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ERIC Number: ED533570
Record Type: Non-Journal
Publication Date: 2012
Pages: 7
Abstractor: As Provided
Reference Count: 31
ISSN: ISSN-1548-6613
The Relative Merits of PBL (Problem-Based Learning) in University Education
Benson, Steve
Online Submission, US-China Education Review A 4 p424-430 2012
In Australia, academic workloads are increasing, and university funding is decreasing. Academics and university managers are engaging in risk adverse behavior and tending to focus on customer satisfaction and student retention, potentially at the expense of academic standards. Conventional approaches to pedagogy minimize adverse student feedback, but may not prepare graduates for the workplace (Savery, 2006). By contrast, PBL (problem-based learning) is generally thought to produce better student outcomes and performance, but can be more demanding in terms of academic workloads. PBL uses realistic scenarios which may not be well defined and the methods students use to solve the problems are often as important as their answers. PBL is grounded in constructivism (Ernest, 1993) and student-centered learning (Ally, 2004). This paper critically evaluates the claims made for PBL and provides arguments for its use in university teaching. Two research approaches were employed to inform this paper: the first is a meta-level review of PBL-oriented papers and the second is hermeneutic phenomenology in which the author gives an account of his experiences using PBL in university education and makes recommendations for its deployment. It is concluded that there are no academic or logistical grounds that support the use of PBL, but that it may still be regarded as a worthwhile exercise.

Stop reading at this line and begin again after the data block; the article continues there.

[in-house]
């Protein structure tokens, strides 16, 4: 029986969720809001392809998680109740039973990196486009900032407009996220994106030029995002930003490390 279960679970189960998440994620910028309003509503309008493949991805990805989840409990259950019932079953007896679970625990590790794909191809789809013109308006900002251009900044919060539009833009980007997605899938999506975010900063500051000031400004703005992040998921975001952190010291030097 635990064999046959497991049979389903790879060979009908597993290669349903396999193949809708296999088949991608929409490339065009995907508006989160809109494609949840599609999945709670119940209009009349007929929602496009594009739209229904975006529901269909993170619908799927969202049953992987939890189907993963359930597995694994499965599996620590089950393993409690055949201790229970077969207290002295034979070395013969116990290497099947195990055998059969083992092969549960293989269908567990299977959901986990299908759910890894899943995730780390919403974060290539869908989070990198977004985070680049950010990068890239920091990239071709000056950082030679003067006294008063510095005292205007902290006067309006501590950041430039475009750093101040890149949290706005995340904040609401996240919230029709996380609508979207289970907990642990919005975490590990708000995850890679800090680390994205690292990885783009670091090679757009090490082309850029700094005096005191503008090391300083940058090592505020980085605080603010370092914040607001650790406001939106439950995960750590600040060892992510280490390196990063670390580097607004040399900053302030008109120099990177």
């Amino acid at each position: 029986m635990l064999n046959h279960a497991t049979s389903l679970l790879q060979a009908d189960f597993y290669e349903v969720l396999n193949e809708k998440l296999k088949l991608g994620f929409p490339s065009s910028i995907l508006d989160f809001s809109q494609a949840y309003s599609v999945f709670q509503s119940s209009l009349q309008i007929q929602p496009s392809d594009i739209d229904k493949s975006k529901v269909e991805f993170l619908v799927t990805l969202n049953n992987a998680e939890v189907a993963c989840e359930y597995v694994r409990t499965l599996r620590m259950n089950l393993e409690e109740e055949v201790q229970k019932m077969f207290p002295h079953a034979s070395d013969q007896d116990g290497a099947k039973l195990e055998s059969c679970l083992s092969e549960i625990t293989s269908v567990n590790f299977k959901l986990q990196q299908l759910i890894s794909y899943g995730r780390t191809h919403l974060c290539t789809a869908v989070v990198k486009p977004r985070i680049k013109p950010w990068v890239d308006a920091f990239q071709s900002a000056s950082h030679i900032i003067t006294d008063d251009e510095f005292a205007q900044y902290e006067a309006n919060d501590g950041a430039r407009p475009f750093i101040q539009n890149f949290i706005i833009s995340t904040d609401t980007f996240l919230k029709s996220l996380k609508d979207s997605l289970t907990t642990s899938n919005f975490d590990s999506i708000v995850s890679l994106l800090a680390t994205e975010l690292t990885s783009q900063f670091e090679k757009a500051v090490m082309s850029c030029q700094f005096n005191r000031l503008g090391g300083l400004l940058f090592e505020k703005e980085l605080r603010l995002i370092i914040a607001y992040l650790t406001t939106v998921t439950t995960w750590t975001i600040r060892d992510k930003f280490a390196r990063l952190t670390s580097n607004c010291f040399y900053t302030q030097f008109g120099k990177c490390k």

Publication Type: Journal Articles; Reports - Evaluative
Education Level: Higher Education
Audience: N/A
Language: English
Sponsor: N/A
Authoring Institution: N/A
Identifiers - Location: Australia